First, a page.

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Maricopa County Sheriff's officials are "confident" that felony animal neglect charges, among others, should be brought against suspects involved in the deaths of animals at a Gilbert kennel.
A group of animal lovers who lost their pets say they are now trying to "turn tragedy into triumph."
Officials with the Maricopa County Sheriff's Office found two dead rabbits at the Green Acre boarding facility, the same place where more than 20 dogs were found dead last month.
Maricopa County Sheriff’s officials say there is no evidence to support the dogs that perished at a Gilbert boarding facility died because one of the dogs bit through an air conditioning wire.
LOS ANGELES — Ten years ago, Shirley Worthington rushed Tigger to the vet when the dog's mouth started bleeding. When she was told he had cancer, she knew to blame her heavy smoking, an addiction she couldn't kick until after her pet died.
Maricopa County Sheriff's Office deputies have arrested a man on animal cruelty charges after his pit bull was found dead at his home.
A family whose dog was one of the 17 that died at a Gilbert boarding facility was hoping to get independent confirmation of when their pet perished.
If you find it hard to exercise your dog enough once it gets this hot, check out this Core Conditioning Seminar for Summer, where veterinarian Sonnet Jarvis shows you and your dog fun exercises you can do indoors to improve Spot’s balance, strength and stability.
DETAILS >> 2 p.m. Saturday, June 21. Bark Avenue Pet Supply, 3109 E. McKellips Road, Suite 104, Mesa. $20; includes a $20 discount on any FitPAWS purchase made that day. Registration required. (480) 832-2510 or BarkAvePetSupply.com.
Denise Rowland gets the facts wrong (“Tennessee Walking Horse Industry Follows Regulations” May 30) about our organization and the widespread nature of the cruel practice of horse “soring.” But consider the source: Ms. Rowland herself has violated the federal Horse Protection Act; two USDA veterinarians disqualified her horse from showing because of evidence he had been sored. She is an apologist for the industry, which has had four decades to eradicate soring and has failed miserably. Meanwhile, the American Horse Council, American Veterinary Medical Association, all 50 state Veterinary Medical Associations, the American Association of Equine Practitioners and many other industry organizations support the PAST Act and staunchly oppose the bogus Blackburn/Alexander legislation.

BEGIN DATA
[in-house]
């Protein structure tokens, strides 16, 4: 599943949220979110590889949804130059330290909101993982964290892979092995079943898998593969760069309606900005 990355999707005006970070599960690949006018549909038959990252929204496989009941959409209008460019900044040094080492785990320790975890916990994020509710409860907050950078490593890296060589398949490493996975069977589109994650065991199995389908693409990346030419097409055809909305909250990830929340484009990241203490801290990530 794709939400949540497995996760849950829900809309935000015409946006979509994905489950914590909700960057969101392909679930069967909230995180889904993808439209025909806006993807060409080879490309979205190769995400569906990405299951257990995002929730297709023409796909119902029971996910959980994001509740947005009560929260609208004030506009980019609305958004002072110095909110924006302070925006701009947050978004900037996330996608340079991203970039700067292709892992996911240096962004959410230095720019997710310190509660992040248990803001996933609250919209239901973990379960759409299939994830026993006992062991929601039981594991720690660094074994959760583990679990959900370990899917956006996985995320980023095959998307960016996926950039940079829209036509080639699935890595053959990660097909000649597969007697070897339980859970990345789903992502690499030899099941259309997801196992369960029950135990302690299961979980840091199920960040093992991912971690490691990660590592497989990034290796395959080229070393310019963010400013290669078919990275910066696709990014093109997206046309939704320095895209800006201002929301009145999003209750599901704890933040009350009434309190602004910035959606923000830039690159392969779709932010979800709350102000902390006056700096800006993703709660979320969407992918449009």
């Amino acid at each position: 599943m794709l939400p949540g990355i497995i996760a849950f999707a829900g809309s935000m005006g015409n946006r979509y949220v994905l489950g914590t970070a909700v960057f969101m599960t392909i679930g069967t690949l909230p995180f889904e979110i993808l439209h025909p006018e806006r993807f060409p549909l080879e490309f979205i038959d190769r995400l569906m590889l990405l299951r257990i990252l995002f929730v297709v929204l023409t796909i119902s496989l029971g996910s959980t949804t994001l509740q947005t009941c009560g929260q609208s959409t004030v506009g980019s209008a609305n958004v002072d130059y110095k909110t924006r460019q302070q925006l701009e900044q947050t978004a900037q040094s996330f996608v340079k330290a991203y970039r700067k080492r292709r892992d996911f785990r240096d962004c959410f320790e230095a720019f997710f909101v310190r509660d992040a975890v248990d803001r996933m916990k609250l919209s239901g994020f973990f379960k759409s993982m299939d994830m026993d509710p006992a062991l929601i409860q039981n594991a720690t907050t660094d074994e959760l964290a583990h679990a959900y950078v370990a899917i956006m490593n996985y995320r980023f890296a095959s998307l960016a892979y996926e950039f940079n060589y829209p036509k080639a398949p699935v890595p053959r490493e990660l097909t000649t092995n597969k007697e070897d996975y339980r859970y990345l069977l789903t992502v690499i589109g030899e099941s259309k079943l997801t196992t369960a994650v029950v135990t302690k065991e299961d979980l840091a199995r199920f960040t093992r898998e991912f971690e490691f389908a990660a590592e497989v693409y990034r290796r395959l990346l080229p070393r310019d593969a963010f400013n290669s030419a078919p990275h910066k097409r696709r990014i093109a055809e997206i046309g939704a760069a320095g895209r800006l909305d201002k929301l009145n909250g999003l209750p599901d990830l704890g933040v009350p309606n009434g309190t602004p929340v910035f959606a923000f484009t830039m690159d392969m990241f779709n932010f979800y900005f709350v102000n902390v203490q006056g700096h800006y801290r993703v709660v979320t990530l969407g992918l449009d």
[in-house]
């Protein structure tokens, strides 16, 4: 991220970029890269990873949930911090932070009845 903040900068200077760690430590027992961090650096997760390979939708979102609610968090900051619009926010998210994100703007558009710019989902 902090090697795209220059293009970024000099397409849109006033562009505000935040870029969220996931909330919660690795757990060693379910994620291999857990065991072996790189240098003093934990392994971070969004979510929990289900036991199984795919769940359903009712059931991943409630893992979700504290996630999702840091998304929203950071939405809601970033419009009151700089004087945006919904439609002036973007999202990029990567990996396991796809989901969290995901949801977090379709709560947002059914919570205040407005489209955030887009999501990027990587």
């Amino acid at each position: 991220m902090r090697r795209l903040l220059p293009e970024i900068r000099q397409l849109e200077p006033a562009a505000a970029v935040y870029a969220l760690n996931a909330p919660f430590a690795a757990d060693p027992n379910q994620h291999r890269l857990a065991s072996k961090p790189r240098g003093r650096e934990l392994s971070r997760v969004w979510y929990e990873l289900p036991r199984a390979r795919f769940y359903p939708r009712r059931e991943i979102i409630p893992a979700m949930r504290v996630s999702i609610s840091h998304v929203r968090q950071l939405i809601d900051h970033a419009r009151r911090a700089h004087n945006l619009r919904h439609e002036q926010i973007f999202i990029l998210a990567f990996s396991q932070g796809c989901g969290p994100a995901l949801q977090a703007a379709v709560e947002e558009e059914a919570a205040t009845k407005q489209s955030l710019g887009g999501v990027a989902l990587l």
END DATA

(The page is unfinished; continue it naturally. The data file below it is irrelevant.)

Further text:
Karin Burns, D.V.M.
Priority Pet Hospital
4902 S. Val Vista Drive
(480) 857-7234 or PriorityPetHospital.com
A 1998 University of Florida grad with two cats and two dogs of her own, Dr. Burns is the primary vet at Priority Pet Hospital, which she runs with her husband, Billy Griswold, also a veterinarian. A self-described “cat person” (she’s a member of the American Association of Feline Practitioners), Burns finds the excited kisses of an enthusiastic dog pretty hard to resist, too. She believes pets and their people should feel at ease at every vet visit. With gentle, low-stress handling, positive reinforcement, patience and compassion, Burns and her team create a warm, inviting atmosphere for patients and pet owners.
Higley Road Pet Clinic
866 N. Higley Road, Suite 106
(480) 396-9800 or HigleyRoadPetClinic.vetstreet.com
East Valley Animal Hospital
81 W. Guadalupe Road, Suite 105
(480) 892-1577 or EastValleyAnimal.com
A collection of Higley High School students have produced a video about veterinary sciences as part of a project coordinated by the Gilbert Chamber of Commerce.
Plans to create a veterinary school at the University of Arizona have hit a roadblock as state lawmakers approved just enough money to tease the idea but not enough to actually make it happen.
Red Mountain Animal Hospital
6025 E. McKellips Road, Suite 104
(480) 985-7228 or redmountainvet.com